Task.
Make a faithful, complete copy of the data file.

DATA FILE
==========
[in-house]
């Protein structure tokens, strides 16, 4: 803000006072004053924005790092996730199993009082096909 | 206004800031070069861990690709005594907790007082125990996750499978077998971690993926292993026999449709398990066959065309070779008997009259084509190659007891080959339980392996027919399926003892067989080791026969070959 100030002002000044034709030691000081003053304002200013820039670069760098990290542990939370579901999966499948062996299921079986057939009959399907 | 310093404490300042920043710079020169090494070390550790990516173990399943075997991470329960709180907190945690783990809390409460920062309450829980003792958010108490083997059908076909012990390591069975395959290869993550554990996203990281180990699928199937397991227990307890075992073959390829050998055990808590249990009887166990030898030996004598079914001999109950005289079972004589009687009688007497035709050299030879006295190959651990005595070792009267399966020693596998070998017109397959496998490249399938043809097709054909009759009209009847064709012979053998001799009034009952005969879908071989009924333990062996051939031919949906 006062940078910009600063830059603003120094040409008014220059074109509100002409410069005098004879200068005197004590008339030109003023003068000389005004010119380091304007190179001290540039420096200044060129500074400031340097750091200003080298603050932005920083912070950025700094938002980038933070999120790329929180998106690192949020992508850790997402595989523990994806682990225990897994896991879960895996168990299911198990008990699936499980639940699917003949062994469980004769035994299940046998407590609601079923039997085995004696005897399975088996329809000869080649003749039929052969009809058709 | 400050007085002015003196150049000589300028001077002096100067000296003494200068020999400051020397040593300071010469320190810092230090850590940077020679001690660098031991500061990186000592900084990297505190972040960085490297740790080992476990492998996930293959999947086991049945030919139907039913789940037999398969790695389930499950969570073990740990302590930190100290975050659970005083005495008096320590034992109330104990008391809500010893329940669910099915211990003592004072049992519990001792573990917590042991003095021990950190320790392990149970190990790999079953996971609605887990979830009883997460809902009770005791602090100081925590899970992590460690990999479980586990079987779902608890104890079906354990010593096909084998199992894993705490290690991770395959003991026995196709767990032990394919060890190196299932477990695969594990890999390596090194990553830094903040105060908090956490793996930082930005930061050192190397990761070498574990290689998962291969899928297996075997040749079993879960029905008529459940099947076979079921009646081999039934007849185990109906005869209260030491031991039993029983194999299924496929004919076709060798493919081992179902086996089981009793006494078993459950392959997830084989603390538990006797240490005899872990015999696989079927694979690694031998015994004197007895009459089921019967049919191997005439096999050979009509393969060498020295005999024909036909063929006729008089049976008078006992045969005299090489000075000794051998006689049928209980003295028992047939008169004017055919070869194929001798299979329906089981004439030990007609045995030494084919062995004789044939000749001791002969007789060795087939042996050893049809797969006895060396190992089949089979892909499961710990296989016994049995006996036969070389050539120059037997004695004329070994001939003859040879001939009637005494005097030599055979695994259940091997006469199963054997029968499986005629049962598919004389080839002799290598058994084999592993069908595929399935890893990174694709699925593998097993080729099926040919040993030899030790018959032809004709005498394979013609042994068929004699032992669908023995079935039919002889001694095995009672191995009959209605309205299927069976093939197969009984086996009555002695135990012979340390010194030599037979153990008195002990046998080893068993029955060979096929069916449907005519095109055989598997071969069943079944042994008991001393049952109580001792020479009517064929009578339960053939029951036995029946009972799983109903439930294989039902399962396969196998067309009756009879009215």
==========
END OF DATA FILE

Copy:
[in-house]
């Protein structure tokens, strides 16, 4: 803000006072004053924005790092996730199993009082096909 | 206004800031070069861990690709005594907790007082125990996750499978077998971690993926292993026999449709398990066959065309070779008997009259084509190659007891080959339980392996027919399926003892067989080791026969070959 100030002002000044034709030691000081003053304002200013820039670069760098990290542990939370579901999966499948062996299921079986057939009959399907 | 310093404490300042920043710079020169090494070390550790990516173990399943075997991470329960709180907190945690783990809390409460920062309450829980003792958010108490083997059908076909012990390591069975395959290869993550554990996203990281180990699928199937397991227990307890075992073959390829050998055990808590249990009887166990030898030996004598079914001999109950005289079972004589009687009688007497035709050299030879006295190959651990005595070792009267399966020693596998070998017109397959496998490249399938043809097709054909009759009209009847064709012979053998001799009034009952005969879908071989009924333990062996051939031919949906 006062940078910009600063830059603003120094040409008014220059074109509100002409410069005098004879200068005197004590008339030109003023003068000389005004010119380091304007190179001290540039420096200044060129500074400031340097750091200003080298603050932005920083912070950025700094938002980038933070999120790329929180998106690192949020992508850790997402595989523990994806682990225990897994896991879960895996168990299911198990008990699936499980639940699917003949062994469980004769035994299940046998407590609601079923039997085995004696005897399975088996329809000869080649003749039929052969009809058709 | 400050007085002015003196150049000589300028001077002096100067000296003494200068020999400051020397040593300071010469320190810092230090850590940077020679001690660098031991500061990186000592900084990297505190972040960085490297740790080992476990492998996930293959999947086991049945030919139907039913789940037999398969790695389930499950969570073990740990302590930190100290975050659970005083005495008096320590034992109330104990008391809500010893329940669910099915211990003592004072049992519990001792573990917590042991003095021990950190320790392990149970190990790999079953996971609605887990979830009883997460809902009770005791602090100081925590899970992590460690990999479980586990079987779902608890104890079906354990010593096909084998199992894993705490290690991770395959003991026995196709767990032990394919060890190196299932477990695969594990890999390596090194990553830094903040105060908090956490793996930082930005930061050192190397990761070498574990290689998962291969899928297996075997040749079993879960029905008529459940099947076979079921009646081999039934007849185990109906005869209260030491031991039993029983194999299924496929004919076709060798493919081992179902086996089981009793006494078993459950392959997830084989603390538990006797240490005899872990015999696989079927694979690694031998015994004197007895009459089921019967049919191997005439096999050979009509393969060498020295005999024909036909063929006729008089049976008078006992045969005299090489000075000794051998006689049928209980003295028992047939008169004017055919070869194929001798299979329906089981004439030990007609045995030494084919062995004789044939000749001791002969007789060795087939042996050893049809797969006895060396190992089949089979892909499961710990296989016994049995006996036969070389050539120059037997004695004329070994001939003859040879001939009637005494005097030599055979695994259940091997006469199963054997029968499986005629049962598919004389080839002799290598058994084999592993069908595929399935890893990174694709699925593998097993080729099926040919040993030899030790018959032809004709005498394979013609042994068929004699032992669908023995079935039919002889001694095995009672191995009959209605309205299927069976093939197969009984086996009555002695135990012979340390010194030599037979153990008195002990046998080893068993029955060979096929069916449907005519095109055989598997071969069943079944042994008991001393049952109580001792020479009517064929009578339960053939029951036995029946009972799983109903439930294989039902399962396969196998067309009756009879009215």